Last edited by Ampster; 08-01-2020, 02:09 PM.
        9 kW solar. Driving EVs since 2012


        • #5
          IronRidge does have hardware for flat roofs, they just don't have flashings for elastomeric roof coatings. Oddly it is under the section for tilt mount, but scroll down. There is another section for ballast mount for flat roofs.

          I know that elastomeric coatings recommend recoating every few years but I wonder if that might be extended for the section under solar panels since that section does not see the direct rays of the sun. That is pure speculation on my part.
          9 kW solar. Driving EVs since 2012


          • #6
            @Ampster, the Ironridge mount you mention is exactly what I mentioned in my original post. Its p/n FRA-BASE-01-M1 if anyone wants to see what they look like. As far as the re-coating goes, roofers (or myself, in my DIY case) can mop the coating around the panels without removing them. The higher your panels, the easier it is. In my case, the south legs will be ~7" and the north legs at least 15", so getting a roller underneath in 5-8 years won't be particularly difficult.

            My question specifically regards the best practice for sealing a mount like the FRA-BASE-01-M1 on an elastomeric coated built-up flat roof. Ideally from someone who has done it, or had it done.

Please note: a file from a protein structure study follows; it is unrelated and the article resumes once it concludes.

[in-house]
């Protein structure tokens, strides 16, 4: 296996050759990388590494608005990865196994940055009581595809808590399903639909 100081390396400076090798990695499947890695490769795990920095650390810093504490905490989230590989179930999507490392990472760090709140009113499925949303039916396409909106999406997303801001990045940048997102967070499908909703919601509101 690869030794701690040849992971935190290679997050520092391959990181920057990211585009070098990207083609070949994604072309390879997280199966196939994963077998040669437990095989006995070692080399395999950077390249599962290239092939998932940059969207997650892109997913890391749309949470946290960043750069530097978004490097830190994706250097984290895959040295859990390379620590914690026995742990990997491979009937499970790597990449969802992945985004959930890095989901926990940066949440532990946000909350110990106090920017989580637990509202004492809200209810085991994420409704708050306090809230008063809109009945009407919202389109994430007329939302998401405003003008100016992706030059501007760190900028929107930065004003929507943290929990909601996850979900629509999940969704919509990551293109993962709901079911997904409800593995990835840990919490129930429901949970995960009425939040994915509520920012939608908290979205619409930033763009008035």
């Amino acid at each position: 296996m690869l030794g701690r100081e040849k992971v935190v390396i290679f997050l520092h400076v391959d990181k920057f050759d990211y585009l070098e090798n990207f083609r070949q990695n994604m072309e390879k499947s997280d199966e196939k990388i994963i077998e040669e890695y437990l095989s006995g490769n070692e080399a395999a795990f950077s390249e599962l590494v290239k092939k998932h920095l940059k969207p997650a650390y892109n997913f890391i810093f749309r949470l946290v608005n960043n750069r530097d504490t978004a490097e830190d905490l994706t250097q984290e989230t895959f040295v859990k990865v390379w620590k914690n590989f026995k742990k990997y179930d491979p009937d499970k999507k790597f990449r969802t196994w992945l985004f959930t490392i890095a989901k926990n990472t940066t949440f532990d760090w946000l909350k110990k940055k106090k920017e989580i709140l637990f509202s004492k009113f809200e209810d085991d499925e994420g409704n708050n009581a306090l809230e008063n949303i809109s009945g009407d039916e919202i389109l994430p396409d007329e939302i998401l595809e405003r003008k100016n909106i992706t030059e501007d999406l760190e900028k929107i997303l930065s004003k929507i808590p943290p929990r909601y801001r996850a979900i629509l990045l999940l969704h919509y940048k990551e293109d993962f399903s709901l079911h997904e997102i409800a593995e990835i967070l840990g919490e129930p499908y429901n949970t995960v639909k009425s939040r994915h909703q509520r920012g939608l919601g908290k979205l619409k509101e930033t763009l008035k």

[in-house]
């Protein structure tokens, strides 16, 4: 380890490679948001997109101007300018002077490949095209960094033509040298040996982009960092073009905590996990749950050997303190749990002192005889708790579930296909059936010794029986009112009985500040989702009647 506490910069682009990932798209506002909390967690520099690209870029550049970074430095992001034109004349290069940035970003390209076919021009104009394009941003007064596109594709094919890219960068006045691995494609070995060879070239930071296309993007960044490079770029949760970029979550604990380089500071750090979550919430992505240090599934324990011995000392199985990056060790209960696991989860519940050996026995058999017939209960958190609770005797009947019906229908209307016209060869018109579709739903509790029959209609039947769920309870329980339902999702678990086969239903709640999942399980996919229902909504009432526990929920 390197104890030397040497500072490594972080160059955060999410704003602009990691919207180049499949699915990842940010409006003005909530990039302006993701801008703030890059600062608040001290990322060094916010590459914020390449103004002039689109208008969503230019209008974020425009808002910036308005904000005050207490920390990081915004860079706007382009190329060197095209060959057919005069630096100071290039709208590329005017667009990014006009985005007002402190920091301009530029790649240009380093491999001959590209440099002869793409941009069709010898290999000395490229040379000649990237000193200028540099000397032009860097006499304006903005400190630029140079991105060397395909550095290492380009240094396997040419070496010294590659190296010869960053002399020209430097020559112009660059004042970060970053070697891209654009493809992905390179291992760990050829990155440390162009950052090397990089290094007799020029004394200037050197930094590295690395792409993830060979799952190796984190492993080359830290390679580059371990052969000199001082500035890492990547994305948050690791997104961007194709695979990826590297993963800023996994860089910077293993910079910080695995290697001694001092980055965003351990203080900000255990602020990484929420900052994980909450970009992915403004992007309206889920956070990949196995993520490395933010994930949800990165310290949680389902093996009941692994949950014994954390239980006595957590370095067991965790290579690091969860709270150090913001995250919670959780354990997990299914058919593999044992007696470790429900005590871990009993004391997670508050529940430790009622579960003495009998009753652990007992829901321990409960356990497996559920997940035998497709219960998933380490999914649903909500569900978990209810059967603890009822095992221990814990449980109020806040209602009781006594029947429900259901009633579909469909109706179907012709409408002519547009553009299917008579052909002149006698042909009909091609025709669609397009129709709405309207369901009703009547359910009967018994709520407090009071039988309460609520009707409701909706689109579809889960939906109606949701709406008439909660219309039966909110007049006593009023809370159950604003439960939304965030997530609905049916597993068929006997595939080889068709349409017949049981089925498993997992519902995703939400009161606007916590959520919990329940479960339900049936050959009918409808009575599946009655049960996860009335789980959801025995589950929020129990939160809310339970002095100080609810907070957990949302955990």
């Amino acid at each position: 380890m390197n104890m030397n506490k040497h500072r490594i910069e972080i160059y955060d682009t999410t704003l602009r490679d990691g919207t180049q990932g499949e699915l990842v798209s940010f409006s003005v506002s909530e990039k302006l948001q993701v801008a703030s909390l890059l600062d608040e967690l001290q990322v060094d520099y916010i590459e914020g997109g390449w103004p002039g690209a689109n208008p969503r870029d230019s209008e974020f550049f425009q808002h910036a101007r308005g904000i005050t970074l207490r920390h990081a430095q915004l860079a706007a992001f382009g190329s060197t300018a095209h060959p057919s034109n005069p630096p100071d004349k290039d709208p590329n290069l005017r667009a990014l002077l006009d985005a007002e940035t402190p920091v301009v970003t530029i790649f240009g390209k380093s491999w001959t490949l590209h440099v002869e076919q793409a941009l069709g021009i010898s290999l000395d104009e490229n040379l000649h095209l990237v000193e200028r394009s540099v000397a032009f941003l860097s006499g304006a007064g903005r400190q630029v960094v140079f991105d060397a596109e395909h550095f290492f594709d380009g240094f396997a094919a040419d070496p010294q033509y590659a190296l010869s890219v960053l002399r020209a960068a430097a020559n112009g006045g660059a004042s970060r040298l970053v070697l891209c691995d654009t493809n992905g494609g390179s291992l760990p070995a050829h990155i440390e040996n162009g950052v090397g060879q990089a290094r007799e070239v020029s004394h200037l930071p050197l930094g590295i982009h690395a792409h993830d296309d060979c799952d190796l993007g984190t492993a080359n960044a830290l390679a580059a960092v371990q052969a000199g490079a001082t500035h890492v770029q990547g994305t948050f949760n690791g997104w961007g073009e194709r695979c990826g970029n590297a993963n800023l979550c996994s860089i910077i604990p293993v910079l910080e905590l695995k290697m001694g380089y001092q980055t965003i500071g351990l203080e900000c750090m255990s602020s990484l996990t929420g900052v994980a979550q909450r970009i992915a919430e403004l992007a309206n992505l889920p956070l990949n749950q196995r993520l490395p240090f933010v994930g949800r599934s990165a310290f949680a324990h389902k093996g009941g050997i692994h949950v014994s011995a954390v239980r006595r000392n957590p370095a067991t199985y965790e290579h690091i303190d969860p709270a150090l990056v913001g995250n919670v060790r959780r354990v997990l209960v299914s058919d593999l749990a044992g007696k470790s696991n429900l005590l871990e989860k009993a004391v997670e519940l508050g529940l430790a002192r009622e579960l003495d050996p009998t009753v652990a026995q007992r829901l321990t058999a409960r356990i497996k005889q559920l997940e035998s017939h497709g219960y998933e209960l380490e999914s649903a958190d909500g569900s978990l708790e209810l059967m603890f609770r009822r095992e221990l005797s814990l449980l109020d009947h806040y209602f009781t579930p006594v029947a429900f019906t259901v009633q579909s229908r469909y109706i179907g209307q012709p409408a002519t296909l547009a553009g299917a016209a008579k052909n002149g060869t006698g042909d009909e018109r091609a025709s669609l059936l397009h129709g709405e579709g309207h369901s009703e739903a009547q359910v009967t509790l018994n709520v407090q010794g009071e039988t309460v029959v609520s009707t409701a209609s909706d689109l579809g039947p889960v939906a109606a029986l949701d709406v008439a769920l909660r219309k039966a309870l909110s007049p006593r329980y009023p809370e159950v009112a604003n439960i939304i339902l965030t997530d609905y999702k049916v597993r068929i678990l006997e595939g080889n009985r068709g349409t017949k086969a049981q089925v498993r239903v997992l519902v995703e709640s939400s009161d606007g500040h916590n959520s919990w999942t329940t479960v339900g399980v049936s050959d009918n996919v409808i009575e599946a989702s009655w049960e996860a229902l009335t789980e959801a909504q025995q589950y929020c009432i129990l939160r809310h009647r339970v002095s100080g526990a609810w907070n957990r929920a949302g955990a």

• #7
              I've owned flat roof homes in Mesa and Gilbert for over 30 years. Both had roll roofing as a base and then white elastomeric sealers were applied several times over the years as required. If there has ever been a need to seal a penetration of a pipe, conduit, roof junction, drain, scupper or a seam, I have always embed roofing fabric into the coating in those areas. I have never had this extra level of protection fail me but many times I've had seams pop open if only a layer of sealer was applied in the past. Applying the fabric as you seal the penetrations is a requirement in my book. The best fabric I have found is a polyester woven cloth that accepts the sealer quite well and lays down nicely. Some of the fiberglass cloth products are hard to work with. I would put overlapping pieces of cloth around the mounts and seal it all down before any panels go up. Future re-seals would go right over the same.